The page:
G. Skill Flare X DDR4 2400
G. Skill’s model F4-2400C15D-16GFX is a good option for budget-minded gamers. It has the same great look of the more expensive modules (red or black) and it should perform very well when tweaked. The best part is that it’s around 40% cheaper than the comparable 3200MHz model F4-3200C14D-GFX. Out of the box specifications are DDR4 2400 with 15-15-15-39 timing and 1.2V.
Like the more expensive model, it’s listed as designed and tested for Ryzen and includes a limited lifetime parts and labor warranty.
Samsung B-Die Confirmed Memory List
Want to get the absolute most out of Ryzen? Use kits that have verified Samsung B-Die. Here is a list of these options. I'm fairly certain we haven't covered every single option out there; however, B-Die should allow you to get to 3200MHz. They don’t need to be shown as “AMD DDR4 compatible” as this is mostly a marketing gimmick. Anything listed as 3600MHz or greater should fall into this category. For budget-friendly options, you should be able to reach 2933MHz with Samsung E-Die.
These kits are verified B-Die in this thread which you can follow if you want additional information. All of these models are verified Samsung B-Die kits. While they aren’t the cheapest options out there, they should get you where you want to go. With each of these series are various models that are completely different. Pay attention to the lists down below so that you know the actual models we recommend. Again, those of you building a budget Ryzen system may want to check out some options below as settling for 2966MHz may save you some money.
For those using the B350 chipset, checking the ram QVL on the motherboard vendor site is helpful. Memory requirements for that chipset seem to be a bit tighter than those on the X370 platform.
G.Skill Trident Z 3000 MHz CL14
G.Skill Flare X 3200 MHz CL14
G.Skill Trident Z 3200 MHz CL14
G.Skill Ripjaws V 3200 MHz CL14
G.Skill Trident Z 3200 MHz CL15
G.Skill Ripjaws V 3200 MHz CL15
G.Skill Trident Z 3466 MHz CL16
Crucial Elite 3466 MHz CL16
G.Skill Trident Z 3600 MHz CL15
G.Skill Trident Z 3600 MHz CL16
G.Skill Ripjaws V 3600 MHz CL16
Corsair Vengeance 3600 MHz CL16
G.Skill Trident Z 3600 MHz CL17
KFA2 HOF 3600 MHz CL17
Corsair Vengeance 3600 MHz CL18
G.Skill Trident Z 3733 MHz CL17
G.Skill Trident Z 3866 MHz CL18
G.Skill Trident Z 4000 MHz CL18
G.Skill Trident Z 4000 MHz CL19
G.Skill Trident Z 4133 MHz CL19
G.Skill Trident Z 4266 MHz CL19
G.Skill Ripjaws V 3000 MHz CL14
G.Skill Trident Z 3200 MHz CL14
G.Skill Ripjaws V 3200 MHz CL14
As we never listed it on the table, D-Die options include the following G; Skill models; F4-2800C15D-16GTZ, F4-3000C15D-16GTZ, F4-3200C16D-16GTZ, and F4-3400C16D-16GTZ. These are all confirmed Samsung E-die options for G. Skill’s Trident Z series. If you can get them for a reasonable price, they might be preferable to other options for your particular build. Also be sure to take into consideration the option below.
Ram Guide – Understanding Timings
We all see those numbers written across the specifications. If you’re unsure how they work or what they are, here’s a brief explanation. First of all the numbers are written in a particular order that represents values written as clock cycles for CAS Latency, tRCD, tRP, tRAS, and finally Command Rate. Lower is better.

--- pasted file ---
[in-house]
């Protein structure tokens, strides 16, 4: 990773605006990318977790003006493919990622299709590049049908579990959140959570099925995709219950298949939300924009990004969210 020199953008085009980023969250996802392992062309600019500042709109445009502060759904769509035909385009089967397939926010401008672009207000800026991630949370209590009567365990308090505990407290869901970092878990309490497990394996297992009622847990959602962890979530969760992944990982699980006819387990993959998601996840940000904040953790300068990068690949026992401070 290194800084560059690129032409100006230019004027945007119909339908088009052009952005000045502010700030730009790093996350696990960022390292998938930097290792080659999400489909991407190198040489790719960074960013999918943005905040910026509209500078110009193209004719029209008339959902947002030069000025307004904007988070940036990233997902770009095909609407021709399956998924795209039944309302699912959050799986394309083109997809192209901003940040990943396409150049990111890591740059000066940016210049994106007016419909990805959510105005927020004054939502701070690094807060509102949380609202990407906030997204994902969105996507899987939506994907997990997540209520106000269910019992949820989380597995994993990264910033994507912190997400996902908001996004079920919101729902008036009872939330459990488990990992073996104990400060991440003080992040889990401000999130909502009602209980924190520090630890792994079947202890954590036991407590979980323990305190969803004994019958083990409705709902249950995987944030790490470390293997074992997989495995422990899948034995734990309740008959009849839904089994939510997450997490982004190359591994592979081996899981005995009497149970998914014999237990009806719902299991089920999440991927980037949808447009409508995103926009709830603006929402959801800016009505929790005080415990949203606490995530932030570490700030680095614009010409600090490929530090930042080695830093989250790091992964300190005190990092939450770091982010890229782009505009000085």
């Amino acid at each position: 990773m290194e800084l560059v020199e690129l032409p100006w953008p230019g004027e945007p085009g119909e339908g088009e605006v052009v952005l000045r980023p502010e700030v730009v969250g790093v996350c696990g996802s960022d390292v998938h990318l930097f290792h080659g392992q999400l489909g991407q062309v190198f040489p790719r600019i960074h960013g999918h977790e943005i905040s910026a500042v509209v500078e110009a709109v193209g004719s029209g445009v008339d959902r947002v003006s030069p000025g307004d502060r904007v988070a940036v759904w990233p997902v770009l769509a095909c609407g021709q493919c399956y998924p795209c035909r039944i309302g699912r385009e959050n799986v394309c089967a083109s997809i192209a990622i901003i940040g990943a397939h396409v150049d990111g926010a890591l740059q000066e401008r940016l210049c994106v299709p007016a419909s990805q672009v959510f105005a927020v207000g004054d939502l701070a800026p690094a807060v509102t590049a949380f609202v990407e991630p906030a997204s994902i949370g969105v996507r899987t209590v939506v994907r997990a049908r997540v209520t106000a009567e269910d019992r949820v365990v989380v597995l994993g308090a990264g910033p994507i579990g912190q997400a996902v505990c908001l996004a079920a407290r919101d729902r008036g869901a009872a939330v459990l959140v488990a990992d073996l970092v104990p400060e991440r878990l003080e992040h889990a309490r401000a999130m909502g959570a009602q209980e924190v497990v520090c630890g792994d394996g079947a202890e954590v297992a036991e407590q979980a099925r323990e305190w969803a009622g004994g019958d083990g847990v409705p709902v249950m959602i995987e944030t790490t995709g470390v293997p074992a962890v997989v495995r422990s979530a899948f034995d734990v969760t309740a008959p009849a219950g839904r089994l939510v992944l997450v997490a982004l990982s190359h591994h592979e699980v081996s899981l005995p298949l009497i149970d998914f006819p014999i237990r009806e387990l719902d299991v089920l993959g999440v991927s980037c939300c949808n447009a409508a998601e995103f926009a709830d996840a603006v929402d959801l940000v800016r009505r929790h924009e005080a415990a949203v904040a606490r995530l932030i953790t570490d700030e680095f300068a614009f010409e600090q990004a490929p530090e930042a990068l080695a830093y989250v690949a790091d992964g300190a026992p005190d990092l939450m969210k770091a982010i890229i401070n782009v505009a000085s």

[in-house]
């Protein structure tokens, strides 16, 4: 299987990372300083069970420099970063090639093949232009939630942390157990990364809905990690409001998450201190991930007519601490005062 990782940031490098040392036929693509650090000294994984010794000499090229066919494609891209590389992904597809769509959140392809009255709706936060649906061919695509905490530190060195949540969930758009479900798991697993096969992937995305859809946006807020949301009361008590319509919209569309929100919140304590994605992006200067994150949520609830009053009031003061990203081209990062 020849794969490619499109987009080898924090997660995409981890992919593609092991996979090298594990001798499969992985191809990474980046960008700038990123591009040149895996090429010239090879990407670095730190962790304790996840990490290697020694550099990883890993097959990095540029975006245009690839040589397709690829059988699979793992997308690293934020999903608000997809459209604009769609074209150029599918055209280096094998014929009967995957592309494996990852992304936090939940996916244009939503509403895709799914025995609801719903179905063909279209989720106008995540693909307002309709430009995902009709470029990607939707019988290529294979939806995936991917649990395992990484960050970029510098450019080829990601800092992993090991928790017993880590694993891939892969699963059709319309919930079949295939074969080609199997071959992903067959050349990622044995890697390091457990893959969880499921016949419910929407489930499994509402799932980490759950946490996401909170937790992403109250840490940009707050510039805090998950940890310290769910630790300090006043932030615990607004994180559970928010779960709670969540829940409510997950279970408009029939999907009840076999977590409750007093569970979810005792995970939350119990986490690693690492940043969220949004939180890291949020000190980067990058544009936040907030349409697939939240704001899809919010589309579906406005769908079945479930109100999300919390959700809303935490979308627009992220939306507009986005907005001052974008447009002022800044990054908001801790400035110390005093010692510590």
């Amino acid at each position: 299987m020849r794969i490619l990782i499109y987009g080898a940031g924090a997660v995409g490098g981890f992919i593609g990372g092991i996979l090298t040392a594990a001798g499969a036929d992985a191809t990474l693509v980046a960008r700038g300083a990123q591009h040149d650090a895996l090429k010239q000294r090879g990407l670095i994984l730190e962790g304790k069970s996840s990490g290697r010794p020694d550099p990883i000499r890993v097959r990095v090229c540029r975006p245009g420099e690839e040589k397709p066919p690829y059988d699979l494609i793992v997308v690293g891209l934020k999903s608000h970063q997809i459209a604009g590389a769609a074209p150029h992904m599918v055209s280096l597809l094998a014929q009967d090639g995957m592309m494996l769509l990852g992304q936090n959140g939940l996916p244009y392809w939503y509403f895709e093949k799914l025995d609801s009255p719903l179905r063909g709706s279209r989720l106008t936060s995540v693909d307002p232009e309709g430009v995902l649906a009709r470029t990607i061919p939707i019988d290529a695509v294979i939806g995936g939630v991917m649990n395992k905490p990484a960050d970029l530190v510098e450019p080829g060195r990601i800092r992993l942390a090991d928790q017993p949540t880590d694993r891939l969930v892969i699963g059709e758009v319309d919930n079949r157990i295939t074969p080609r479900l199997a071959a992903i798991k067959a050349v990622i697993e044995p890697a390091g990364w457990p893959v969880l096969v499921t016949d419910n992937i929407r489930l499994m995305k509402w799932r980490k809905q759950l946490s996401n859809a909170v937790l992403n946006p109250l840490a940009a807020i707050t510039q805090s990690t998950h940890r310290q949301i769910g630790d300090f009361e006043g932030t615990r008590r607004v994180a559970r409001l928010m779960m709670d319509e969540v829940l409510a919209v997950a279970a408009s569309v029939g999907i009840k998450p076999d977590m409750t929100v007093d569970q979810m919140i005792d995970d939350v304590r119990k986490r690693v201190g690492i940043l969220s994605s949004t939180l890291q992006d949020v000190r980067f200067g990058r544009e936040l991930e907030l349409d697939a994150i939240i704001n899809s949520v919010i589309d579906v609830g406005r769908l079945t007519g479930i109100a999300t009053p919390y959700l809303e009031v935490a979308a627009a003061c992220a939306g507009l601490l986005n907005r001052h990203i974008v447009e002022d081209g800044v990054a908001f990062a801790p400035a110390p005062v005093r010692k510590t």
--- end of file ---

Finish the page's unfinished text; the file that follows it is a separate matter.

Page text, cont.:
Some definitions can get overly complicated. So, we’ll try to make this as simple as possible. Most of you understand latency as a delay and, in this case, that’s what we’re talking about here. The delay from when the memory controller tells a module to access a specific column and when the data is available from that location’s output pins.
tRCD is the row address to column address delay. It represents the number of cycles between the active command and the read/write command.
tRAS or row active time is a number of clock cycles that are taken between a bank active command and issuing the precharge command.
This is basically the time it takes to terminate one-row access and to start another one.
Command rate is the delay from when a chip select is asserted and commands can be issued to the RAM. Typically the values for this are 1T or one clock cycle and 2T or two clock cycles.
Ryzen 7 and 5 Memory Benchmarks
Want to see exactly how much your Ryzen system can improve from faster memory speeds? We recommend Guru 3D’s benchmarks for this one. They go through 7 games and several applications. Performance is shown for stock processors with increased memory speeds as well as overclocked processors. We wish that they would have shown an overclocked processor with all the memory speeds, however, they’ve still done a thorough job.
We’ve also done some significant testing with Ryzen 5 and 7. You can find our post comparing the i7-7700k and R7 1700 here or even our R5 1600X vs i5 benchmarks here.
If you want to get the most out of your Ryzen system, you’ll want faster memory speeds. Kits that use Samsung’s B-die are ideal. However, with the price of these budget builders may want to opt for alternatives that can reach the sweet spot, which we’d consider 2966MHz. Price checking may allow some to get better kits for cheap when they come on sale.
In addition, it’s likely that additional kits other than the Samsung B-Die ones will be able to achieve 3200MHz and beyond in the future. If you’re willing to be patient, you’ll likely be able to save some money. However, that seems to always be the case.
This article is accurate and true to the best of the author’s knowledge. Content is for informational or entertainment purposes only and does not substitute for personal counsel or professional advice in business, financial, legal, or technical matters.
J.F.R on January 27, 2020:
Yeah got the same question. I just bought myself a b450 tomahawk max and ryzen 2700x and wonder which ram would be nice
andrew on September 12, 2019:
what is the best buget friendly rgb ram to pair with a ryzen 5 2600 and a tomahawk b450 mother board